KALEN DeBOER: Yeah, in this profession that's what it's all about, and that's why I coach. It's about the relationships that you can have with young men and giving them the greatest experience they can have in their life or one of the greatest experiences. Hopefully there's more to come beyond football. But I think we share the same philosophy that way.

You know, coming here, coming here and just getting that opportunity to do it, it's exciting.

What was the first part of your question?

Q. How do you go about --
KALEN DeBOER: Yeah. So to me, in order for me to ask everything out of them, I have to give the trust that they need, too, and so the relationship that we have, I want to be able to walk in a room and be brutally honest with the guys and then not have hard feelings about it. That only comes with us working together, building the chemistry, having a common voice as a staff that the players believe in, and then that way when they're on the field, they know that we're fighting the same battle together. It's not something where there's the coaching staff and me and there's the players. We're all in this together. We all want the same thing. We all want a great season. We want a great team. We want a great program. It goes well beyond the years of us all being here.

And so that's to me what it's all about in building a great culture is the relationships that are a part of it.

Q. Coach, when you took the visit out here initially and Tom offered you the job, what struck you most about the program when you first got to Bloomington? What were your impressions when you came in?
KALEN DeBOER: Well, we had talked quite extensively, so there was a lot that I knew about where the program was at. But getting on campus and just seeing the facilities, I was really honestly blown away with them, and it's exciting to see the investment that Coach talks about that's been made here with the facilities, and the guys have a great environment. It's a winning -- it's a feel of winning that we're surrounded by.

And then just as I met the staff, a few of them I hadn't known, but I just became more and more impressed just with the all-in mindset that they have, the excitement that they have towards the future and how close we are, and so those are probably the two things that really stuck out in my mind.

Q. Coach Allen has talked about he wants a guy to be the head coach of the offense. Obviously you have that in your background, but how nice is it to know you have that freedom? You kind of have say so but it's your side of the ball and the buck stops with you and you get to run it how you want to do it?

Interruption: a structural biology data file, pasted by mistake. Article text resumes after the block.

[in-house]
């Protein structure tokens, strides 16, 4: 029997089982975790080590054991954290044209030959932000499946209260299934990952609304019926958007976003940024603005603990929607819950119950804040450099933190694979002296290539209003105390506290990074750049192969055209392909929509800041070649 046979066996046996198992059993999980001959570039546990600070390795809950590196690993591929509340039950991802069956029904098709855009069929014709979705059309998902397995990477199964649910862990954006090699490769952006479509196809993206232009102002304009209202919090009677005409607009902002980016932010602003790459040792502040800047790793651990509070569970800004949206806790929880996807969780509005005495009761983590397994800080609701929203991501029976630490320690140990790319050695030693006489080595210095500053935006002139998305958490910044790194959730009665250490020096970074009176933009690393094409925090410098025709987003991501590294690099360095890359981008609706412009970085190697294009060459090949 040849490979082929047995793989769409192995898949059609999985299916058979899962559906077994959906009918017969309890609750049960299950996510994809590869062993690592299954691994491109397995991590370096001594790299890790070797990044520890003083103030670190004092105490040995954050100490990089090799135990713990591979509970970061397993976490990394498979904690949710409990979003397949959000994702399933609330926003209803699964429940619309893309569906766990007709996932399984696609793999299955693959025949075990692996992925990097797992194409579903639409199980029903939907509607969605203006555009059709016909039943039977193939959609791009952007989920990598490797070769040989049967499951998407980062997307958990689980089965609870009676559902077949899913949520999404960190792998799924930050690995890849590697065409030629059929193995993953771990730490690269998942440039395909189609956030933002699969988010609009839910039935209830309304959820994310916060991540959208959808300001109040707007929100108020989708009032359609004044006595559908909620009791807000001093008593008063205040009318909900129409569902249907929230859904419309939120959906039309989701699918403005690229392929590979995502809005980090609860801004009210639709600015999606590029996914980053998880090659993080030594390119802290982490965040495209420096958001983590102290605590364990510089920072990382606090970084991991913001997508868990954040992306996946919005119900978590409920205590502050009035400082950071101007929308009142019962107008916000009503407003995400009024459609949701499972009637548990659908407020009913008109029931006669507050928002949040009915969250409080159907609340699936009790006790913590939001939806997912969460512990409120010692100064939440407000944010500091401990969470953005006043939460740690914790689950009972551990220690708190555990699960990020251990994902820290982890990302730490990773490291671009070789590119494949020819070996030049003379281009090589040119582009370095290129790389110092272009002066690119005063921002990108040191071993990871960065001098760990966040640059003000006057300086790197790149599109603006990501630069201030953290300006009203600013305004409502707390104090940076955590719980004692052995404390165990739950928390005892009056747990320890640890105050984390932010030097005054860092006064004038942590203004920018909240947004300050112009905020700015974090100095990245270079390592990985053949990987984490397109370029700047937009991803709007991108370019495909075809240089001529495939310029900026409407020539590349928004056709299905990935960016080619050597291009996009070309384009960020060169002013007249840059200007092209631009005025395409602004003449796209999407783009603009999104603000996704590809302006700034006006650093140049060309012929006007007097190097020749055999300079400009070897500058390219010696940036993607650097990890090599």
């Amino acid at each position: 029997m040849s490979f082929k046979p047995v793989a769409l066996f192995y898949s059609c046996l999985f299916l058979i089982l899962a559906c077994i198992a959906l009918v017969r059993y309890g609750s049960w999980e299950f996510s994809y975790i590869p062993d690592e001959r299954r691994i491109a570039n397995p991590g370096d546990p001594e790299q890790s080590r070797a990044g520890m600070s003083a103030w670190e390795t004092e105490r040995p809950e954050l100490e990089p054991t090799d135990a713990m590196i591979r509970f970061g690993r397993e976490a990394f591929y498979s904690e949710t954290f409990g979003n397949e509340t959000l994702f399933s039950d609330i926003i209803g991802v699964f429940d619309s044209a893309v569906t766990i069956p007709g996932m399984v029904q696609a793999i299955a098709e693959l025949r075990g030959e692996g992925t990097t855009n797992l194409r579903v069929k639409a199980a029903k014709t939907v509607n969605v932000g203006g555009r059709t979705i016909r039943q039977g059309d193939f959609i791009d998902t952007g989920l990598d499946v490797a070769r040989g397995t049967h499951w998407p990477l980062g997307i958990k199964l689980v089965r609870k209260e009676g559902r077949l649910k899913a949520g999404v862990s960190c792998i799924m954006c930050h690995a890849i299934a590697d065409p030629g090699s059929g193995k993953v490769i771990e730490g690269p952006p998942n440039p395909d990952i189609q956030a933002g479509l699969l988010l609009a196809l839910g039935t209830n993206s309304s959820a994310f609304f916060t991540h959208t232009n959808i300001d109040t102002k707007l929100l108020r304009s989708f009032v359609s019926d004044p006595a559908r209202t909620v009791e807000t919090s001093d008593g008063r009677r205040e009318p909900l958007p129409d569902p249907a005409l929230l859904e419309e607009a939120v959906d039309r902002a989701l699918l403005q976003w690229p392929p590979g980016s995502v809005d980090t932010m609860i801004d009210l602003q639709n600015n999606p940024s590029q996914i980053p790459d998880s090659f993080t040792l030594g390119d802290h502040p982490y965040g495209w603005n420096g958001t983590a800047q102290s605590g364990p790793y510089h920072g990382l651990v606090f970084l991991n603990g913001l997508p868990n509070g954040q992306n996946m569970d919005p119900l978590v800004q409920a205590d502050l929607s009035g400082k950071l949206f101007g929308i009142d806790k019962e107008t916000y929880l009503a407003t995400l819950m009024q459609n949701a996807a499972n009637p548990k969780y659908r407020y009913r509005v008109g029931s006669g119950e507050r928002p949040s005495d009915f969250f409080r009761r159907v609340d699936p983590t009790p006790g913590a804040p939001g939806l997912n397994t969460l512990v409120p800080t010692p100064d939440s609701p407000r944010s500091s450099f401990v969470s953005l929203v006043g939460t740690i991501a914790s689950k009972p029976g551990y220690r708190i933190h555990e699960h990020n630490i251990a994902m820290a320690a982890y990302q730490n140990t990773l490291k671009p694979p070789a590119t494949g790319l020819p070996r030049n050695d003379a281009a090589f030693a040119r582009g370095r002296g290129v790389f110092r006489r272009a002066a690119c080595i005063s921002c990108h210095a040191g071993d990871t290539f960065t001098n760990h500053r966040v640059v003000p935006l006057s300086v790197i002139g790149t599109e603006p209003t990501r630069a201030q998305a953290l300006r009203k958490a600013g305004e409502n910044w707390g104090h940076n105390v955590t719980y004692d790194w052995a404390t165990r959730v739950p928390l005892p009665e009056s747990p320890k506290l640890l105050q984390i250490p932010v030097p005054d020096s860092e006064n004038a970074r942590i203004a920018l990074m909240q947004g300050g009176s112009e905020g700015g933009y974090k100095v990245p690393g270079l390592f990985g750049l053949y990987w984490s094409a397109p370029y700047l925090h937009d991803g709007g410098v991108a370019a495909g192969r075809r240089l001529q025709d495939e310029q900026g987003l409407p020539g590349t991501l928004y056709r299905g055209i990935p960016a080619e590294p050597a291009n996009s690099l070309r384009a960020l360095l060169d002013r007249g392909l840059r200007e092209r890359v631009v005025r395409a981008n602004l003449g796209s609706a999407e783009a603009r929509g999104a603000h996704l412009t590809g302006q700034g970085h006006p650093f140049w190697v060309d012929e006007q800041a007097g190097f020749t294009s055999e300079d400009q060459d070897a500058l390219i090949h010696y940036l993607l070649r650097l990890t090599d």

KALEN DeBOER: Yeah, that's, again, a huge honor for me, and something I don't take lightly because the product on the field will be one thing, but how we do it will be another. I want it done in a first-class way where when we talk -- go through the season and go through this journey together as a staff, as a team, there's going to be moments throughout where we're going to look back on and there will be highs and lows that we're all in together on. But when it's all said and done, we look back, and you feel good about how you put it together.

I think as a head coach, I probably am not speaking for Coach, but I know what it's like when you see the final product and you win a championship and you look around and you see the smiling faces and you see the guys' excitement. You think back how it all came together because everyone is coming from a different place. There's journeys that guys are on. I'm in a different part of my life and journey than the incoming freshmen, and certain members of the staff.

But we all have our journey that we're on, and bringing it all together is something special. The leadership part of it is critical towards those memories being something that you remember for the rest of your life.

Q. How would you describe your offensive philosophy?
KALEN DeBOER: Yeah, well, it's going to be all revolved around what it takes to win, first of all, and there's a fine line between excitement, right, and putting people in the stands and getting people excited about what we do offensively, and then making sure we're not putting our team in a vulnerable position. But really what it comes down to offensively and as a team is creating more turnovers, and for us taking care of the football, and then having more explosives than your opponent. And when you do that, you're going to win over 90 percent of the time. You know, we want to make sure we're putting the points on the board, but we're also not so reckless that we're putting our defense in a vulnerable position. And so it's a team game that we're going to be a part of. You know, do we want to be physical -- the game was meant to be played one way when it comes down to it, and that's physical. A lot of people think that means running the football, but that's also what you do with the ball after you have it in your hands. Falling ahead for extra yards gives you better down and distances to work with, which makes for better 3rd down conversions and higher red zone, as we've been talking about here.